A man has told CBC News he earns thousands of dollars a year writing university papers for cheating students, part of a wide-spread problem.

A CBC survey of Canadian universities shows more than 7,000 students were disciplined for academic cheating in 2011-12, a finding experts say falls well short of the number of students who actually cheat.

CBC agreed not to name the man who cheats for university students. He said students hire him to write papers. He finds essays online, re-words them and runs the revised drafts through a plagiarism tool.

If it comes back as “original work,” he sells it to the student.

He charges $150 for a paper and $3,000 to do an entire online course. He said he makes $30,000 a year.

Some students cheat during classroom exams.

Some students cheat during classroom exams. (CBC)

“You can just post an ad on Kijiji, for example, for free and people just come to you,” he said.

“Or you could print out maybe a hundred business cards and just go to any university or campus and hand them out. It's that easy. This is one of the businesses where you can make money from nothing.”

The man is based in British Columbia. 

Classroom cheating common

Students in a Fredericton café said with 100 students in a classroom and only one or two people marking papers, it’s easy to get away with it.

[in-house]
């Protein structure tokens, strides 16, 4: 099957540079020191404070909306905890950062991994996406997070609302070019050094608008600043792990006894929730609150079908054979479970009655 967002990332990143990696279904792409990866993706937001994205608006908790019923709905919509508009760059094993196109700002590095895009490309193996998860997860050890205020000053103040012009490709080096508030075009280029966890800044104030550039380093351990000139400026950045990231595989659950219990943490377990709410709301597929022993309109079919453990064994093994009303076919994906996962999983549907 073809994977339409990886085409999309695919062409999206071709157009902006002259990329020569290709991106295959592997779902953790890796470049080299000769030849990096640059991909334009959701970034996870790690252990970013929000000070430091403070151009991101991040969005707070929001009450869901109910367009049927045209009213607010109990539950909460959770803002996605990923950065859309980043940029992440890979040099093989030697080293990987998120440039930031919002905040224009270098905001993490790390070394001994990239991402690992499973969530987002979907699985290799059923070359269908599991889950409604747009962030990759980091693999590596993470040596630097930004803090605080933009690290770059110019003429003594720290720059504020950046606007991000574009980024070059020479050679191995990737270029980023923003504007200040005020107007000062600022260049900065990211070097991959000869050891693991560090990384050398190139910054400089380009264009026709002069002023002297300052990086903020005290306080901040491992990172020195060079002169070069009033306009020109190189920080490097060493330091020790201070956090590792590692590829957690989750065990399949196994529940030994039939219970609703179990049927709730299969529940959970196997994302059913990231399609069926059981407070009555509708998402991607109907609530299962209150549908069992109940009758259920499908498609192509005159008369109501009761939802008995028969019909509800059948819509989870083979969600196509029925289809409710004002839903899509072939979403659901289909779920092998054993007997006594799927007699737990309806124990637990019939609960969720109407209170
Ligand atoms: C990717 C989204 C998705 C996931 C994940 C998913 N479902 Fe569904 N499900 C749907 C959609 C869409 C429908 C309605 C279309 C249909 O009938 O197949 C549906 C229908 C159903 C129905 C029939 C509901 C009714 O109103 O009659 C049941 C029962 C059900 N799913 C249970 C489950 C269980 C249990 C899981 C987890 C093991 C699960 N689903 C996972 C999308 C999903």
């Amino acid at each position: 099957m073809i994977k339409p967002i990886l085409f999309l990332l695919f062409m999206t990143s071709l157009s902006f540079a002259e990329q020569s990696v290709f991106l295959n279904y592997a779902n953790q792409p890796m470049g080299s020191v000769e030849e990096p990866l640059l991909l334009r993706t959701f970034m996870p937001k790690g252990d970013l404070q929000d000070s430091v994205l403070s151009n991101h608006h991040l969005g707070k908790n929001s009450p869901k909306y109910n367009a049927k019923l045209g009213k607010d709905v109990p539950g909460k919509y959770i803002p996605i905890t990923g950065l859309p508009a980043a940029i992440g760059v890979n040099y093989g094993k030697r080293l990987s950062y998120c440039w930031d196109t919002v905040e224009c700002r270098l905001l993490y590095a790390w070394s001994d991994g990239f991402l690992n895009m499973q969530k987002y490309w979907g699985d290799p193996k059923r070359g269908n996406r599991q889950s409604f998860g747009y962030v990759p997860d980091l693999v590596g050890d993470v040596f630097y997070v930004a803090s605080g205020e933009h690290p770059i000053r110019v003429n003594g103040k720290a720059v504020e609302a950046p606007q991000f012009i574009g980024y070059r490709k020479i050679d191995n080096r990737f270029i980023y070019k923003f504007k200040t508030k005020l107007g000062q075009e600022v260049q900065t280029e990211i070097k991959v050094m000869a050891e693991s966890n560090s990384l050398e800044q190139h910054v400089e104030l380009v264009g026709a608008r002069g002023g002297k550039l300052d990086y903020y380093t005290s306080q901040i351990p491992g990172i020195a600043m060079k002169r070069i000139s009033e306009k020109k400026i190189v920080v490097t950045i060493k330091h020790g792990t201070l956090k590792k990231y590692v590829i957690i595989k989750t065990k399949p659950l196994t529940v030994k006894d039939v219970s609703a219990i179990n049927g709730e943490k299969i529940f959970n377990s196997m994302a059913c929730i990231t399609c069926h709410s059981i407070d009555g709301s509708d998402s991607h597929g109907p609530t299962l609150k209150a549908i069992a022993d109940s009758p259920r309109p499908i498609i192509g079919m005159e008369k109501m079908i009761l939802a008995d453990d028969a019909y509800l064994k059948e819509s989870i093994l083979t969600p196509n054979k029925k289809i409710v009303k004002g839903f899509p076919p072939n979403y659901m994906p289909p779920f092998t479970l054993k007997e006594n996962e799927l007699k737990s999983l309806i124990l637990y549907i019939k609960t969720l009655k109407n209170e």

Kate Ehrhardt, a former teaching assistant, has even seen cheating in the classroom.

“I've seen everything: looking at phones, talking to the person next to you, having notes with you. Some people like to write on their hands, legs, arms,” she said.

She said TAs like her, who are often the same age as the students, are left to confront the cheaters.

"You see the person directly looking off to the person next to them, or you see someone pull out their phone. You are supposed to go directly up to them and remove their paper, but if they're claiming they weren't doing it, then it's causing a scene and it's distracting everybody else in the class,” she said.

In that case, she had the cheating student come to the front of the class to finish the exam under tighter supervision.

Three New Brunswick universities reported less than 1.5 per cent of students have been punished for cheating.

  • Crandall University 1.5%
  • Universitie de Moncton 0.9%
  • University of New Brunswick 0.34%

Student Shania Maguire said the cheaters ultimately lose out. “I think it’ll come back to bite them. Once you have your employment, you’re not going to know what to do,” she said.